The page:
Black Hat marketers pay users for performing exactly these actions. Without a doubt, that is a punishable strategy according to the App Store and Google Play Store guidelines.


Store: App Store (iOS)

Target: Search Results

When you navigate to the search form in the App Store, you will see a list of trending keywords. These are terms that many users have searched for recently.

This list is another target of Black Hat ASO measures. Some app owners use the words on this list as keywords on their app’s product page. They hope to push their app onto the popular keywords’ SERP and generate additional organic downloads by doing so.

In general, there is no problem with this strategy, given that the trending keywords are relevant to the app. But if the keywords and the app have no connection whatsoever, this approach is a violation of the App Store’s guidelines.

As Google does not provide a list of trending keywords in the Google Play Store, this strategy only affects SERPs for iOS apps.

Trending Keywords on the App Store



Store: App Store (iOS), Google Play Store (Android)

Target: Search Results

Targeting the brand names of competitors is another approach that aims to highjack SERPs. At first glance, that looks like a promising idea for both iOS and Android apps. But if you think about it in detail, you will recognize that it actually is a terrible idea.

The reason is not only that it is forbidden by Apple as well as by Google. It is also unlikely that any app is able to rank higher for a brand name than the app that has this name in its title (Remember: The app title has the biggest weight for the search algorithm). Besides, users who search for a specific brand app, are usually not willing to download any other app.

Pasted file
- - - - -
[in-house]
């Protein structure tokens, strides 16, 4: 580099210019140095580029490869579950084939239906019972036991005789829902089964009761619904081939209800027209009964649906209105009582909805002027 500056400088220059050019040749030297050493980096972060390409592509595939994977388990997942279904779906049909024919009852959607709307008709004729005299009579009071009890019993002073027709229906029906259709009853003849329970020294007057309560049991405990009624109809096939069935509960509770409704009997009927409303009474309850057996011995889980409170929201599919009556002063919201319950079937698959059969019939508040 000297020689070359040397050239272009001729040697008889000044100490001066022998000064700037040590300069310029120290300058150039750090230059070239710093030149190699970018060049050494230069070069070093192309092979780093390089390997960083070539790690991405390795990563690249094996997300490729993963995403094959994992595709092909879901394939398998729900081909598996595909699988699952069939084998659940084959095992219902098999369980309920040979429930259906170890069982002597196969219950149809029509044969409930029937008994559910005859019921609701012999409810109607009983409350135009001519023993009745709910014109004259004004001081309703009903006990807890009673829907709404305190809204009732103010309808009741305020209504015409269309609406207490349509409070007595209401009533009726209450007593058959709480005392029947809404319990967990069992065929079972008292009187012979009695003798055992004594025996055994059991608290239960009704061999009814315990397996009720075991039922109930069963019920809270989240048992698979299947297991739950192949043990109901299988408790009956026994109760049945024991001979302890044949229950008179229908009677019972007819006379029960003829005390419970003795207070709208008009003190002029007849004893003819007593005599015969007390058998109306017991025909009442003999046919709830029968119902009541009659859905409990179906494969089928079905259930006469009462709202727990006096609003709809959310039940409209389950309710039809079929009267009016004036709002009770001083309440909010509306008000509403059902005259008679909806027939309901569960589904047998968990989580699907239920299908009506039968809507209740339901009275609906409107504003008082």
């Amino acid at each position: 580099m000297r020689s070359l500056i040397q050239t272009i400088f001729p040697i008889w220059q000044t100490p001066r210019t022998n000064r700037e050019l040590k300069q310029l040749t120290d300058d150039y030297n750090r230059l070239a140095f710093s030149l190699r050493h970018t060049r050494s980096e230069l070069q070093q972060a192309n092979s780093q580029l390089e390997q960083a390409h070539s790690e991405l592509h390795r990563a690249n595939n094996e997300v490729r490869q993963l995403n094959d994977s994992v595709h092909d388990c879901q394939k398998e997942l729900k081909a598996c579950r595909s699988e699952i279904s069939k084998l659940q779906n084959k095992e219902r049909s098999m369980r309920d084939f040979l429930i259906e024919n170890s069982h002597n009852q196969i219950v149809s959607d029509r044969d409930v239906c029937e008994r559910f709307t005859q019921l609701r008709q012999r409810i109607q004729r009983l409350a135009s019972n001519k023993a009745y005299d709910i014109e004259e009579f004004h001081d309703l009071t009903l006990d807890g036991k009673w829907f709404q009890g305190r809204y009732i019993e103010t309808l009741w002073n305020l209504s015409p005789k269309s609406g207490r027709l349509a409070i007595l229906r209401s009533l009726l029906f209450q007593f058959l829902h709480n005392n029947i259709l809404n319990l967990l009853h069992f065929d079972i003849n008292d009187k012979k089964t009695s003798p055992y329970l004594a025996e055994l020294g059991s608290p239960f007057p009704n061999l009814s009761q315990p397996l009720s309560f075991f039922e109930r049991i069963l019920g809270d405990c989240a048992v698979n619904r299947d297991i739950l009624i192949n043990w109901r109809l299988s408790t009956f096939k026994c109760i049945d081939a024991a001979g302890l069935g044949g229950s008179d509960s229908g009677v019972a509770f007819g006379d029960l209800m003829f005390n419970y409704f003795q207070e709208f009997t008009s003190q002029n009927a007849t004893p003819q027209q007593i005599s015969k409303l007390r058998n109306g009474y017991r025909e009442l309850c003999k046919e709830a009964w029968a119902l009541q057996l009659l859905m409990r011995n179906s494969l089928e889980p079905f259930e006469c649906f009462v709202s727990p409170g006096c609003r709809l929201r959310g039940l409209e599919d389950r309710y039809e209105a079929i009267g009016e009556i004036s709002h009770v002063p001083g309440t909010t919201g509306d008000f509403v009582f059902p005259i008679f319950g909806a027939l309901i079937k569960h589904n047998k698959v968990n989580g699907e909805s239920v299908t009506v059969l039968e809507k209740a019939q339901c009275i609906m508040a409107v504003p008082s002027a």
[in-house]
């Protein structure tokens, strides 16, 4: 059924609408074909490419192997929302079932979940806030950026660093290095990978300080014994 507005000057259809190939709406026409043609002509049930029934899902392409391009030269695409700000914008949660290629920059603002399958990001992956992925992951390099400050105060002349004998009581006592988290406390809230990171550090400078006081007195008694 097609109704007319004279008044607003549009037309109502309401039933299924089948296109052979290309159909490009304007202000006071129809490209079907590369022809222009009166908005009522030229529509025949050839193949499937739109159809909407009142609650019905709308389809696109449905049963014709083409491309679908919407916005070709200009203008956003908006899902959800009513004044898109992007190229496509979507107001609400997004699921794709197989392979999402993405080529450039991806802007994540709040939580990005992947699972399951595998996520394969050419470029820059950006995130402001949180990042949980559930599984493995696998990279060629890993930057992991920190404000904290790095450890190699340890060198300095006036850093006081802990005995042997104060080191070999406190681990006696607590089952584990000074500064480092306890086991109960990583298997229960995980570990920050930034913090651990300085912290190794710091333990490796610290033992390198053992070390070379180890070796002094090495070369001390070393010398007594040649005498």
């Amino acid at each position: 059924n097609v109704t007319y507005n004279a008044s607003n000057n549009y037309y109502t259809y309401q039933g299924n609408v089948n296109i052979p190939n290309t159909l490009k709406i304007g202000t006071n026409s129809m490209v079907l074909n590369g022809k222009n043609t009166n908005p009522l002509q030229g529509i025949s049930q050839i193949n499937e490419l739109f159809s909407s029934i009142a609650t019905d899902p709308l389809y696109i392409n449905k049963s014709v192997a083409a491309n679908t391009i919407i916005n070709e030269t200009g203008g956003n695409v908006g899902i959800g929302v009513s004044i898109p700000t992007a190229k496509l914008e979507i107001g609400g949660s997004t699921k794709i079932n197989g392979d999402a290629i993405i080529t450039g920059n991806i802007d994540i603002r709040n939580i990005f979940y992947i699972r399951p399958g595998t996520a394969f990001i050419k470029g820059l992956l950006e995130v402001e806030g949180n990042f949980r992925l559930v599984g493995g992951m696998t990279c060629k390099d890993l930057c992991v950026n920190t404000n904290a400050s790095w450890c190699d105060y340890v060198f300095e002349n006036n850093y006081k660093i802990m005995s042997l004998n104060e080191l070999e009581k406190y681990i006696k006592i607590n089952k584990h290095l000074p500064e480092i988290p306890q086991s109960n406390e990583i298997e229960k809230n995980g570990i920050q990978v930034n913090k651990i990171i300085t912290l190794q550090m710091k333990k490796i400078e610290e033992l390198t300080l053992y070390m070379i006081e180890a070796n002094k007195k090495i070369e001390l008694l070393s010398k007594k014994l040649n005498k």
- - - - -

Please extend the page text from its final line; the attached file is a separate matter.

So targeting competitors’ keywords has only little potential to create more traffic for your app. And given the risk of having your app rejected by the stores’ reviewers, you should stay away from this strategy.


Store: App Store (iOS), Google Play Store (Android)

Target: Top Charts

The App Store and the Google Play Store rank apps in top charts. Both stores create separate charts for each app category, but also overall charts across all categories. All of them are very valuable for app owners because they create enormous visibility and attract many new users.

The number of downloads overall and in the recent past is one factor that both Apple and Google consider when creating their top charts. So apps that manage to generate high volumes of new downloads within a short period of time will push their apps up the charts.